Brethren or Burdens?
I’ve never smelled a dead body, but I’ve been told you never forget the stench.
I can only imagine, then, how cemented the scene of Cain’s seething rage must have been in his memory. What a disturbing image: the sight of his own brother’s beaten, lifeless corpse lying before his feet, as a crimson river silently flowed into the thirsty ground beneath him. And it’s that smell, the foul stench of death, that wafts through the Bible story, as spilled blood of the innocent stains its sacred pages. Abel was the first, but he certainly wouldn’t be the last.
Cain’s actions henceforth represent the absence of two things that are absolutely essential in godly living: a respect for God and a respect for life. In Cain’s selfishness, he ignored God’s expectations and failed to offer a sacrifice in faith. In Cain’s anger and jealousy, he ignored God’s warning and allowed himself to be consumed with wrath. Having rejected the Holy God twice over, he was only a short step away from disrespecting the sanctity of life God had placed within man. Cain’s lack of compassion and love for his brother was an unavoidable consequence of his pronounced rebellion against God and profound rejection of God’s admonishment. Although it was Cain’s own sin, not Abel’s righteousness, that truly tormented him, his anger at a perceived injustice distorted his vision. Filled with a blind fury, Cain sought to extinguish what he saw as the source of his trouble. Abel was no longer a brother to Cain; instead, he was a burden. Like the lamb that he’d offered acceptably, Abel himself became the substance of Cain’s selfish sacrifice. And more than anything, it’s Cain’s second sacrifice for which we remember him.
It’s easy to look at Cain and shake our heads and fists. It’s easy to acknowledge, with utter revulsion, Cain’s graphic display of horrific hatred and coldhearted cruelty. It’s much more difficult, however, to admit that we’ve followed in his footsteps.
While contextually distinguishing children of God and children of the devil, John assures that “whoever does not practice righteousness is not of God, nor is the one who does not love his brother” (1 John 3:10 ESV). Failing to love a brother is equally as evil as deliberately disobeying any other commandment of God. To clarify, it makes us sons of Satan. Yes, it’s an extreme way of looking at things. It’s also God’s way of looking at things. But wait, it gets worse:
“For this is the message that you have heard from the beginning, that we should love one another. We should not be like Cain, who was of the evil one and murdered his brother. And why did he murder him? Because his own deeds were evil and his brother’s righteous.” (1 John 3:11–12)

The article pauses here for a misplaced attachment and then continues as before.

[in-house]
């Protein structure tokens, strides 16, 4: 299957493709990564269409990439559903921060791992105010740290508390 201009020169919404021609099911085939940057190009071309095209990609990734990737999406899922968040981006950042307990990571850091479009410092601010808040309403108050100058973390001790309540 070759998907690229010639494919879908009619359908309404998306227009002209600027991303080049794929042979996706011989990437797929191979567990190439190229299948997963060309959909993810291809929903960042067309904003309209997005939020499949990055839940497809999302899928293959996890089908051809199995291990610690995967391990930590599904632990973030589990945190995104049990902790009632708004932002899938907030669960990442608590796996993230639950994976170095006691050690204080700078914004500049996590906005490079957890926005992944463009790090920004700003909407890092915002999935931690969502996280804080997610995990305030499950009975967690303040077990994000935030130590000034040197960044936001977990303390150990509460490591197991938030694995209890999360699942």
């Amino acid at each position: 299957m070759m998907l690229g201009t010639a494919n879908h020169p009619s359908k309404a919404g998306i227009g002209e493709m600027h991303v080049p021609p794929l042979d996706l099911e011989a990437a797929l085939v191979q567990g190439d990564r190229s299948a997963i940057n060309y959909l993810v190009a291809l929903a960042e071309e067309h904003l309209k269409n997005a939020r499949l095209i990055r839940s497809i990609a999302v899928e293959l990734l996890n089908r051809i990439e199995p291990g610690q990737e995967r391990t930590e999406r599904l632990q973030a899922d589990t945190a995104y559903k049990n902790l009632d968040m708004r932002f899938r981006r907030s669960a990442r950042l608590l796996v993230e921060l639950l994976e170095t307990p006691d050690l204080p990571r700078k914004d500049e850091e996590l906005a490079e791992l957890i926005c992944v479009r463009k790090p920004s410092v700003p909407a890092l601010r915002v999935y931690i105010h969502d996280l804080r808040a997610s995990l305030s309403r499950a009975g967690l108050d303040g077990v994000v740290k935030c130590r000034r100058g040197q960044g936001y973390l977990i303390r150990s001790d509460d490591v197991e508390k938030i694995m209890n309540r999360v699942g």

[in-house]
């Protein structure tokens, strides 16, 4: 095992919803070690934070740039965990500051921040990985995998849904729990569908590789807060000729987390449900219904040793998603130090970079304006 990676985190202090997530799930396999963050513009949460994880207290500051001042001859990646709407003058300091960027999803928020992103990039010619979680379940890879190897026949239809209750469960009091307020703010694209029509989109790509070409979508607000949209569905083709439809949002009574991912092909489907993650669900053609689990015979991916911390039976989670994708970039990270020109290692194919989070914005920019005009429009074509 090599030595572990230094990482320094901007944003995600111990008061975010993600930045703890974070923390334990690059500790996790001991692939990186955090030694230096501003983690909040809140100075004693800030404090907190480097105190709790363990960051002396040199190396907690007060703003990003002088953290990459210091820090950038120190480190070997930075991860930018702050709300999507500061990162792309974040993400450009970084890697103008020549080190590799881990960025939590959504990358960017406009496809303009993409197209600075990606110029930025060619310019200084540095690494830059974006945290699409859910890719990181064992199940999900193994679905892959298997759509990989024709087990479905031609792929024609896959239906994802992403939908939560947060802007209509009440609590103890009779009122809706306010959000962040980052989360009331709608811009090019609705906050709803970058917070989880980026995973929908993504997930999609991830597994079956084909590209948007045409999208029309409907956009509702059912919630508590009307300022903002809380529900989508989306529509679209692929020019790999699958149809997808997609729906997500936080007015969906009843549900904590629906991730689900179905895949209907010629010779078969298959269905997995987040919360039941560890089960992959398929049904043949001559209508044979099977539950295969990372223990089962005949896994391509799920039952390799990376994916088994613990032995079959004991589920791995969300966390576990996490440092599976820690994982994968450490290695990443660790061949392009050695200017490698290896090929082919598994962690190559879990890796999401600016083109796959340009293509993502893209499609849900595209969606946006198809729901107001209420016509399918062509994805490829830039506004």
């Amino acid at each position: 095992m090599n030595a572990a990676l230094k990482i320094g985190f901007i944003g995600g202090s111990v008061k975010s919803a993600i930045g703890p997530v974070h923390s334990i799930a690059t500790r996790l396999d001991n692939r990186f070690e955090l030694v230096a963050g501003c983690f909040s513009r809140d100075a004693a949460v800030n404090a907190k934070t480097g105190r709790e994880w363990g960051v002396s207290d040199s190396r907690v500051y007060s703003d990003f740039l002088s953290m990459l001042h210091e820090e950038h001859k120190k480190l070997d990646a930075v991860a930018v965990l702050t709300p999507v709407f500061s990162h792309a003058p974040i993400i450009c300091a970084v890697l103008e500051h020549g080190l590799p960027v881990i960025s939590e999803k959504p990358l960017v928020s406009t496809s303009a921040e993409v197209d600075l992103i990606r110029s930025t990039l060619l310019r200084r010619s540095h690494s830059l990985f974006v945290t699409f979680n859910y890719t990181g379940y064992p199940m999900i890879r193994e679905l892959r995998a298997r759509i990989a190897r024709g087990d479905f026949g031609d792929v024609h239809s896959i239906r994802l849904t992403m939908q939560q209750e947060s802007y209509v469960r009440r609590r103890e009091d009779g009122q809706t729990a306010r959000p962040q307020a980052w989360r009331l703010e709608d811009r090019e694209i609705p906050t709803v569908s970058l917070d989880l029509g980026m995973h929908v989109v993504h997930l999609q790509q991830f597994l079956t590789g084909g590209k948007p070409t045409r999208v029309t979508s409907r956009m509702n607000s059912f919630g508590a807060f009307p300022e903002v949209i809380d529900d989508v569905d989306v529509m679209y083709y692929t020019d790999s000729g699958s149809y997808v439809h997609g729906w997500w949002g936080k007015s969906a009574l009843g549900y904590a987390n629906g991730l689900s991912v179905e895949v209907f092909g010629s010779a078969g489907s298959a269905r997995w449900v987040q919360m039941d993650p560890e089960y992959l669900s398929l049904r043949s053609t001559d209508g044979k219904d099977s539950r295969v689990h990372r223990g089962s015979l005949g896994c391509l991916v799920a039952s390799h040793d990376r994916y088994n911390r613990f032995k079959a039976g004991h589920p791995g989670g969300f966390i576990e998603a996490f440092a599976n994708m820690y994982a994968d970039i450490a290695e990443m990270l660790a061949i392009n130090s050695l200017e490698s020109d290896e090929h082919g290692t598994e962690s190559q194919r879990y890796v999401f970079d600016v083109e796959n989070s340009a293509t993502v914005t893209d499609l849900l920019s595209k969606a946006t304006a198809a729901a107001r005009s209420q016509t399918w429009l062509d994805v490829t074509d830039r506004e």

When we refuse to love a brother, God sees us as the Satan-serving sin-spawn that culminates in the example of Cain. And yet, John says, we should be sympathetic to Abel’s persecution, since we ourselves endure the world’s hatred while we practice God’s righteousness (3:13). It’s in practicing this righteousness that we begin to understand the path to life, which is paved with brotherly love (3:14). And as we serve a God who is love (4:8), we understand that loving our Father necessitates loving His children (4:21-5:1).
Lest we attempt to justify ourselves, John further implies that “not loving” is synonymous with “hating.” And in hating a brother, we reenact Abel’s tragic murder. In playing out that gruesome scene before our Father’s face yet again, as one of His children mercilessly slays another, we put God through the same heartache He endured as He heard Abel’s innocent blood calling to Him from the ground. How could God possibly grant eternal life in His presence to murderous hands drenched in the blood of their brethren?
As unsettling as John’s argument is, as well as the appalling events to which he keeps referring, we might find consolation in the fact that we do, in fact, love our brethren. If that’s our defense, though, John challenges us to take a closer look at what true love entails.
“By this we know love, that He laid down His life for us, and we ought to lay down our lives for the brothers. But if anyone has the world’s goods and sees his brother in need, yet closes his heart against him, how does God’s love abide in him? Little children, let us not love in word or talk but in deed and in truth.” (1 Jn 3:16–18 ESV)
John’s definition of love challenges me. John clarifies that children of God understand genuine love as it was displayed on the cross (4:10). God, who is love, demonstrates His love by proactively laying everything on the line to meet the deepest need of His estranged children. God the Son embodies love as He suffers the opposite of all that He is and deserves. Though preeminent, He serves. Though blameless, He’s shamed. Though He’s the most faithful friend, He’s alone. While worthy of everything, He’s awarded nothing. Holding within Himself the way to life, He’s put to death. In every way possible and with every facet of His holy being, our Lord and Savior puts us before Himself. And that, John says, is love.
Comprehending love as we look to Jesus, there is no excuse for us noticing needs and not lifting a finger to meet them. John’s description doesn’t even imply that we ought to wait until our brethren realize their needs and petition us for our help. After all, God didn’t wait for us to realize how deep our need was before He made a way to satisfy it.
A true brother perceives that blessings of this world’s riches find their highest purpose in helping others who are in need. For those of us who claim to love our brethren, can we say that this is our constant attitude? Or does the blood of needy, neglected brethren drip from our selfish hands, which hoard the riches of this world? Are we merciful or murderous? Do we see the children of God as brethren or as burdens?
BJ Young (2019-02-03)